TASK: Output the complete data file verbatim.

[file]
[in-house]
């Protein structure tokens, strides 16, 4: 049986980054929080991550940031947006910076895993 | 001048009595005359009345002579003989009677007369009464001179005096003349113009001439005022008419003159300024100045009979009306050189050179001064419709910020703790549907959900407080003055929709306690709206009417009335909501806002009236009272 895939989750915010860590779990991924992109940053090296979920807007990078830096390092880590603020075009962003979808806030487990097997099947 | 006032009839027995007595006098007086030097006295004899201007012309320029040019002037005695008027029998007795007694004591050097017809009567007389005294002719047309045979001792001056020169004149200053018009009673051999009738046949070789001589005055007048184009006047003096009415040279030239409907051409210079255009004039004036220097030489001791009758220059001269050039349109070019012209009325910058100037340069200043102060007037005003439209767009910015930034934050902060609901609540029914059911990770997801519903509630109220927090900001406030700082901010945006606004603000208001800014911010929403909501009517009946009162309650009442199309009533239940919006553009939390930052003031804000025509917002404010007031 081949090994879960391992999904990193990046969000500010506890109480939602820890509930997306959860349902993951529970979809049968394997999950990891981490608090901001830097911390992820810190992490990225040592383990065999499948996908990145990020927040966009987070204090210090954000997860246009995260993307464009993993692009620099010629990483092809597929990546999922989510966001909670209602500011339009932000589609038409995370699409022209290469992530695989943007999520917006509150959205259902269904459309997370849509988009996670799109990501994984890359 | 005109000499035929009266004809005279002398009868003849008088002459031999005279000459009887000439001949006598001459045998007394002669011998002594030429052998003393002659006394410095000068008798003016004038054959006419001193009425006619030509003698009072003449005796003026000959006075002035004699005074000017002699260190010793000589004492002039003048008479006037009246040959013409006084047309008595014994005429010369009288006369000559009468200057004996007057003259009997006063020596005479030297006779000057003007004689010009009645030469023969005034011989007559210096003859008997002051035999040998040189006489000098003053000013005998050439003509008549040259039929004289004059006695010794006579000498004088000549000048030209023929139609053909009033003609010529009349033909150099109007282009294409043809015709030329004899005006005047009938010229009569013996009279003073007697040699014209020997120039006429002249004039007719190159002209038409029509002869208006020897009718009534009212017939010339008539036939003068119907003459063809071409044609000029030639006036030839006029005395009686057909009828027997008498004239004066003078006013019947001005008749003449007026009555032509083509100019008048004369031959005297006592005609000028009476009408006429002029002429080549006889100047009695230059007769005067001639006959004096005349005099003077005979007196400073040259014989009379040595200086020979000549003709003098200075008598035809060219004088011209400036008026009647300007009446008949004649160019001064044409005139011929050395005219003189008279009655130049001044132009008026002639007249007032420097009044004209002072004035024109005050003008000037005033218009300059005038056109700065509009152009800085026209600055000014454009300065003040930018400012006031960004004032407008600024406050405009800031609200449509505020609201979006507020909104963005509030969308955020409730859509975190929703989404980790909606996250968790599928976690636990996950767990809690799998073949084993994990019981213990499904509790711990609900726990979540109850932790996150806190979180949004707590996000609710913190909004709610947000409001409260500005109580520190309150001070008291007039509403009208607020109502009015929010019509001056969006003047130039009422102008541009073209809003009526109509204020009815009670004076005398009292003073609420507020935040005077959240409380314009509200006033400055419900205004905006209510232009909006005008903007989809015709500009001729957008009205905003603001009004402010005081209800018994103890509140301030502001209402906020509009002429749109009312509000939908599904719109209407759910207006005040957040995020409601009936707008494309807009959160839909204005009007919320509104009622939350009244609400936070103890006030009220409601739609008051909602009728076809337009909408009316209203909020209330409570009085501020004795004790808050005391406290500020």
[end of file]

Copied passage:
[in-house]
């Protein structure tokens, strides 16, 4: 049986980054929080991550940031947006910076895993 | 001048009595005359009345002579003989009677007369009464001179005096003349113009001439005022008419003159300024100045009979009306050189050179001064419709910020703790549907959900407080003055929709306690709206009417009335909501806002009236009272 895939989750915010860590779990991924992109940053090296979920807007990078830096390092880590603020075009962003979808806030487990097997099947 | 006032009839027995007595006098007086030097006295004899201007012309320029040019002037005695008027029998007795007694004591050097017809009567007389005294002719047309045979001792001056020169004149200053018009009673051999009738046949070789001589005055007048184009006047003096009415040279030239409907051409210079255009004039004036220097030489001791009758220059001269050039349109070019012209009325910058100037340069200043102060007037005003439209767009910015930034934050902060609901609540029914059911990770997801519903509630109220927090900001406030700082901010945006606004603000208001800014911010929403909501009517009946009162309650009442199309009533239940919006553009939390930052003031804000025509917002404010007031 081949090994879960391992999904990193990046969000500010506890109480939602820890509930997306959860349902993951529970979809049968394997999950990891981490608090901001830097911390992820810190992490990225040592383990065999499948996908990145990020927040966009987070204090210090954000997860246009995260993307464009993993692009620099010629990483092809597929990546999922989510966001909670209602500011339009932000589609038409995370699409022209290469992530695989943007999520917006509150959205259902269904459309997370849509988009996670799109990501994984890359 | 005109000499035929009266004809005279002398009868003849008088002459031999005279000459009887000439001949006598001459045998007394002669011998002594030429052998003393002659006394410095000068008798003016004038054959006419001193009425006619030509003698009072003449005796003026000959006075002035004699005074000017002699260190010793000589004492002039003048008479006037009246040959013409006084047309008595014994005429010369009288006369000559009468200057004996007057003259009997006063020596005479030297006779000057003007004689010009009645030469023969005034011989007559210096003859008997002051035999040998040189006489000098003053000013005998050439003509008549040259039929004289004059006695010794006579000498004088000549000048030209023929139609053909009033003609010529009349033909150099109007282009294409043809015709030329004899005006005047009938010229009569013996009279003073007697040699014209020997120039006429002249004039007719190159002209038409029509002869208006020897009718009534009212017939010339008539036939003068119907003459063809071409044609000029030639006036030839006029005395009686057909009828027997008498004239004066003078006013019947001005008749003449007026009555032509083509100019008048004369031959005297006592005609000028009476009408006429002029002429080549006889100047009695230059007769005067001639006959004096005349005099003077005979007196400073040259014989009379040595200086020979000549003709003098200075008598035809060219004088011209400036008026009647300007009446008949004649160019001064044409005139011929050395005219003189008279009655130049001044132009008026002639007249007032420097009044004209002072004035024109005050003008000037005033218009300059005038056109700065509009152009800085026209600055000014454009300065003040930018400012006031960004004032407008600024406050405009800031609200449509505020609201979006507020909104963005509030969308955020409730859509975190929703989404980790909606996250968790599928976690636990996950767990809690799998073949084993994990019981213990499904509790711990609900726990979540109850932790996150806190979180949004707590996000609710913190909004709610947000409001409260500005109580520190309150001070008291007039509403009208607020109502009015929010019509001056969006003047130039009422102008541009073209809003009526109509204020009815009670004076005398009292003073609420507020935040005077959240409380314009509200006033400055419900205004905006209510232009909006005008903007989809015709500009001729957008009205905003603001009004402010005081209800018994103890509140301030502001209402906020509009002429749109009312509000939908599904719109209407759910207006005040957040995020409601009936707008494309807009959160839909204005009007919320509104009622939350009244609400936070103890006030009220409601739609008051909602009728076809337009909408009316209203909020209330409570009085501020004795004790808050005391406290500020």